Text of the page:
Circular Dichroism (CD) Spectroscopy

An introduction to circular dichroism spectroscopy

Circular dichroism (CD) is the difference in the absorption of left-handed circularly polarised light (L-CPL) and right-handed circularly polarised light (R-CPL) and occurs when a molecule contains one or more chiral chromophores (light-absorbing groups).


Circular dichroism = ΔA(λ) = A(λ)LCPL - A(λ)RCPL, where λ is the wavelength


Circular dichroism (CD) spectroscopy is a spectroscopic technique where the CD of molecules is measured over a range of wavelengths. CD spectroscopy is used extensively to study chiral molecules of all types and sizes, but it is in the study of large biological molecules where it finds its most important applications. A primary use is in analysing the secondary structure or conformation of macromolecules, particularly proteins as secondary structure is sensitive to its environment, temperature or pH, circular dichroism can be used to observe how secondary structure changes with environmental conditions or on interaction with other molecules. Structural, kinetic and thermodynamic information about macromolecules can be derived from circular dichroism spectroscopy.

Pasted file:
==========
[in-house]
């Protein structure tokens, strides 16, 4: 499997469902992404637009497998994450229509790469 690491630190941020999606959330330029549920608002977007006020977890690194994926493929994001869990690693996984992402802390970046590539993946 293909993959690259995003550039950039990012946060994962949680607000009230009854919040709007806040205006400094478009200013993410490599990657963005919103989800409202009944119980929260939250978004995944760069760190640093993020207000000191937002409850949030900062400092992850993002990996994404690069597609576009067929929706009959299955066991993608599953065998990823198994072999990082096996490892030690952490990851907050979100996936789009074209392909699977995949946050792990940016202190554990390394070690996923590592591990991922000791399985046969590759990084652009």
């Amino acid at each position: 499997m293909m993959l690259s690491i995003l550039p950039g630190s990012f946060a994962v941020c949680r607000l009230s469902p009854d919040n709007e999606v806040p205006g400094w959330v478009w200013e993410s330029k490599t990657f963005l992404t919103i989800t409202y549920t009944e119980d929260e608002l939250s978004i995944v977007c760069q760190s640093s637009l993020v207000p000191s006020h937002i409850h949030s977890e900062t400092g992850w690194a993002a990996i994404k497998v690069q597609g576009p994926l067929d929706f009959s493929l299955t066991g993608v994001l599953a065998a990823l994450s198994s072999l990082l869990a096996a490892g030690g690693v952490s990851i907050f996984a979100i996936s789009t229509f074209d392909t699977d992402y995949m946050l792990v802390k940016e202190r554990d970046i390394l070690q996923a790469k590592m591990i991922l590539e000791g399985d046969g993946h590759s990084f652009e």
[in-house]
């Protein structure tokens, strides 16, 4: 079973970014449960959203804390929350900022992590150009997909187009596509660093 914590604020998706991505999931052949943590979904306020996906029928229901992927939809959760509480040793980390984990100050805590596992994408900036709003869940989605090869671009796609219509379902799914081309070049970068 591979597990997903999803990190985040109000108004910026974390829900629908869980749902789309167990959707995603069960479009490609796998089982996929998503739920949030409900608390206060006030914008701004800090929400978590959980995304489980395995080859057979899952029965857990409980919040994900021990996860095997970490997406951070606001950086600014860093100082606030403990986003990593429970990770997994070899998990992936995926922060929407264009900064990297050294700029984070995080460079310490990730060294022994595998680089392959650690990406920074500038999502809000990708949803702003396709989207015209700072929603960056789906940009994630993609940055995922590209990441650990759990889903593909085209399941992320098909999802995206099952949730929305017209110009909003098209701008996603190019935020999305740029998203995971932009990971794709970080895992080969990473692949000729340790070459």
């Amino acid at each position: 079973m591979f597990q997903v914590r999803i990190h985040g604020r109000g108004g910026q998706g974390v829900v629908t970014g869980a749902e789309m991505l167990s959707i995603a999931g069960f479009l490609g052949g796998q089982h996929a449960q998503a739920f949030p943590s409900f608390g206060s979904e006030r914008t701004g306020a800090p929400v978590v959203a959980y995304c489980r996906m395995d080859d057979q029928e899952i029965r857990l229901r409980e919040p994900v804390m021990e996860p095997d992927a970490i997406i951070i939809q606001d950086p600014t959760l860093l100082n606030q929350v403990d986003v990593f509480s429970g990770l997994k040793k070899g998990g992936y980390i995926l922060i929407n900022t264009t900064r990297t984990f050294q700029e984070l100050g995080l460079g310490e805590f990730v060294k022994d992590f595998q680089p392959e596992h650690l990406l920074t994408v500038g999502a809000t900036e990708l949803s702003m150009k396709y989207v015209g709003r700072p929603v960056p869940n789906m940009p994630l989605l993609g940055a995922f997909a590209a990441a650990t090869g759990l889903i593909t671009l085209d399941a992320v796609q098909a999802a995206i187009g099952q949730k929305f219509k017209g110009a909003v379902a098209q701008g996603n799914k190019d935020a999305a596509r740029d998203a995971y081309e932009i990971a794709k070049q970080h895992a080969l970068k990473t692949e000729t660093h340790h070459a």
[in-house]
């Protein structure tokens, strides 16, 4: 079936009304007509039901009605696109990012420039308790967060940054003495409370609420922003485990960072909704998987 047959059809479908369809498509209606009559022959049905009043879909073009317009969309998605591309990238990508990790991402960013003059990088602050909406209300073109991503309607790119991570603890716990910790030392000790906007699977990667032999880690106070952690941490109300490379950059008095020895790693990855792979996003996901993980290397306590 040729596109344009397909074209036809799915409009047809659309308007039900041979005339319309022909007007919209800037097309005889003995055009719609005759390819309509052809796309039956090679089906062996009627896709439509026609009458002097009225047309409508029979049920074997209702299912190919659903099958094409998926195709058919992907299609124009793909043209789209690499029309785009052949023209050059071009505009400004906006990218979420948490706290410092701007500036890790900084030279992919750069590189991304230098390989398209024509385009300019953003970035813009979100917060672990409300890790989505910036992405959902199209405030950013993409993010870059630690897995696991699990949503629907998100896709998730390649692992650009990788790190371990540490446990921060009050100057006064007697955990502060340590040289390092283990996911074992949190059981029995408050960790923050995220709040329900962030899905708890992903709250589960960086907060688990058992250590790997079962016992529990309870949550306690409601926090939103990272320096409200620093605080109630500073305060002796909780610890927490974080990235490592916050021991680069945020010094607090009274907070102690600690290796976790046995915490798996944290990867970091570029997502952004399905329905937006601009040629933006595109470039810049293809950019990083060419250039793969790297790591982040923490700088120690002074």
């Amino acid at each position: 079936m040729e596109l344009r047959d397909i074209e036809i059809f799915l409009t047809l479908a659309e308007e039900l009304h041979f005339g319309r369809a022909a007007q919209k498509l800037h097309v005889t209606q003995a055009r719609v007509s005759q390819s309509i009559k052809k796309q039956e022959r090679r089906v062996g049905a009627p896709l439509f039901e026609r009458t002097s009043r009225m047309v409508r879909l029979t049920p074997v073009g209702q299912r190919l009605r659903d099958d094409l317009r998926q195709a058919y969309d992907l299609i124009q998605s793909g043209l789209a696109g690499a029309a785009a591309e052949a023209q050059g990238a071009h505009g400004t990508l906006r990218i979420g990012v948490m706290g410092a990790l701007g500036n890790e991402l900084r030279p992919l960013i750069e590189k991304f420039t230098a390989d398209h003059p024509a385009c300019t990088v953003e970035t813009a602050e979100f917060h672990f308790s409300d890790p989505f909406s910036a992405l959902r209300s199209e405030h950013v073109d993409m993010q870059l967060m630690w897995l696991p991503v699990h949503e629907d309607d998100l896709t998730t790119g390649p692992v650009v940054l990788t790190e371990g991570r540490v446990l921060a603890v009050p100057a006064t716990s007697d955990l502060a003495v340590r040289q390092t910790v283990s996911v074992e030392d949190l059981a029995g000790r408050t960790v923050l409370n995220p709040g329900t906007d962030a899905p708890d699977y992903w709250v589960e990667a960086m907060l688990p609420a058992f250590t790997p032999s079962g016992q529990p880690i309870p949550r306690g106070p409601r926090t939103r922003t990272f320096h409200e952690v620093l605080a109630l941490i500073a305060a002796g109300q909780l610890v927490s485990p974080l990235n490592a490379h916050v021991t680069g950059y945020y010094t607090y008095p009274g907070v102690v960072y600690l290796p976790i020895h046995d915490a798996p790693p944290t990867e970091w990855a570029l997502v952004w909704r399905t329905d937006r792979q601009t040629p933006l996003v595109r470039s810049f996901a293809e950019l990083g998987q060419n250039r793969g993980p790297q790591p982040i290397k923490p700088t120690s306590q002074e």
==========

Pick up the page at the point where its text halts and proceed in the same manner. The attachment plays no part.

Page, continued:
Measurements carried out in the visible and ultra-violet region of the electro-magnetic spectrum monitor electronic transitions, and, if the molecule under study contains chiral chromophores then one CPL state will be absorbed to a greater extent than the other and the CD signal over the corresponding wavelengths will be non-zero. A circular dichroism signal can be positive or negative, depending on whether L-CPL is absorbed to a greater extent than R-CPL (CD signal positive) or to a lesser extent (CD signal negative). An example circular dichroism spectrum of a sample with multiple CD peaks is shown below, demonstrating how CD varies as a function of wavelength, and that a CD spectrum may exhibit both positive and negative peaks. 


Circular dichroism spectrum of vitamin B12

Circular dichroism spectra are measured using a circular dichroism spectrometer, such as the Chirascan, which is a highly specialised derivative of an ordinary absorption spectrometer. CD spectrometers measure alternately the absorption of L- and R-CPL, usually at a frequency of 50kHz, and then calculate the circular dichroism signal.


> Tutorial 1 Understanding Circular Dichroism

The British Assessment Bureau